Nov 23, 2013 8:08 PM by Erika Flores
TUCSON-El Tour de Tucson cyclists braved the rain and floods Saturday.
A few were even treated for hypothermia.
Flooding forced hundreds of riders to find an alternative route.
Cold and wet is how cyclists finished the race, but many cyclists said it was worth the ride.
There was flowing water at Sabino Creek a few inches deep as cyclists crossed.
"My toes are numb," said one cyclist as she raced on.
"Little cold, but I'm optimistic that it's getting better," said another.
There was constant rain during the race.
"You can't see. Your glasses get all fogged up," said a cyclist.
But these cyclists took it all in stride.
"The water crossing is part of the deal. Whether there is actually water or not it seems like something the organizers wanted, so it adds a little element of surprise. A little uncertainty," said Cyclist Trevor from Santa Barbara
One cyclist found humor in the situation wearing snorkeling gear to the start line.
Organizers said they made cyclists' safety a priority.
They had spotters at creeks and washes watching out for flowing water and debris.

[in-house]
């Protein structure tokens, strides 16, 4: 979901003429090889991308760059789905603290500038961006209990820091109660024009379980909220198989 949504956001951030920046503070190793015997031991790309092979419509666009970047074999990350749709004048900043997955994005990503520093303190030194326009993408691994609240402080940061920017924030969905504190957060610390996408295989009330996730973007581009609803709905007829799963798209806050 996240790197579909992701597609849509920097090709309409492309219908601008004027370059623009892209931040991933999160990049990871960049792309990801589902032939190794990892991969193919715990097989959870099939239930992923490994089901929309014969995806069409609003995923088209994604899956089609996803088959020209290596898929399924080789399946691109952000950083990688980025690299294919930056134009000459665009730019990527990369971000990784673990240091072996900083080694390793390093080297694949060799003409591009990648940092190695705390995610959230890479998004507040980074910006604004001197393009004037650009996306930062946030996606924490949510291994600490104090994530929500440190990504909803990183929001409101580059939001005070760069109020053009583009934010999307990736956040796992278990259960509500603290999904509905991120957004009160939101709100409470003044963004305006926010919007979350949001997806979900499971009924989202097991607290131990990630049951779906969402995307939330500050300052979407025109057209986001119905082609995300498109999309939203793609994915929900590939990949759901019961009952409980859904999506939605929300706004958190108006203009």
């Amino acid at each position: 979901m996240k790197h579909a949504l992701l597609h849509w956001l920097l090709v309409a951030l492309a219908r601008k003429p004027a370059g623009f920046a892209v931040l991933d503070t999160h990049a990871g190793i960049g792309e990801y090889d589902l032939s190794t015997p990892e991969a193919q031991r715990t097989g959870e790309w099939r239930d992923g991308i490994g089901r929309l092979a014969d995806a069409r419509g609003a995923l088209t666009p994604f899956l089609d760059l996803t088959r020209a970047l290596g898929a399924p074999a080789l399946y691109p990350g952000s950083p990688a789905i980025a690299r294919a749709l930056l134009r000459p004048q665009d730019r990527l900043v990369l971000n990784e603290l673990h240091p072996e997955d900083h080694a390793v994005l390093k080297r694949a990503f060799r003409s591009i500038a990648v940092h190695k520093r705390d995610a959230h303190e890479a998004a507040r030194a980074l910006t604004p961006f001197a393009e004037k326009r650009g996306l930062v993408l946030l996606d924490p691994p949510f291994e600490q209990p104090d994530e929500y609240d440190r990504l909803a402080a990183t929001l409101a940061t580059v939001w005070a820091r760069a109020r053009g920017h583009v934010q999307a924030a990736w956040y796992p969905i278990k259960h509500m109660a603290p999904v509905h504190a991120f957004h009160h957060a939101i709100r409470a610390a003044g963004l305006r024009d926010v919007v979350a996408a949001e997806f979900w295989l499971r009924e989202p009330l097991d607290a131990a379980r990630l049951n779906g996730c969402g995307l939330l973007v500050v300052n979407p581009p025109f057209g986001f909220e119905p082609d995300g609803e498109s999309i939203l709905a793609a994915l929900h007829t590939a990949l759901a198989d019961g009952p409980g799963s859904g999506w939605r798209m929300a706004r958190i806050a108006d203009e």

"I can only remember one instance where we had a little bit of rain. We've never had this amount of consistent rain in 31 years, so this has certainly been the biggest challenge we've ever had," said Kevin Sherlock, vice president of Perimeter Bicycling Association of America Inc.
Cyclists had bumps in the road.
"I fell and so the grid is cutting into my hand," said a cyclist.
Spectators stood in the rain cheering on their teams.
The crowd at the finish line was a little sparse compared to previous years, but that didn't take away from cyclists' satisfaction of crossing the finish line.
Juan Magallanes was the first place male to cross the finish line.
His time: 4:13:54
He was shaking from the cold and wet from the rain, but he said it was a good ride.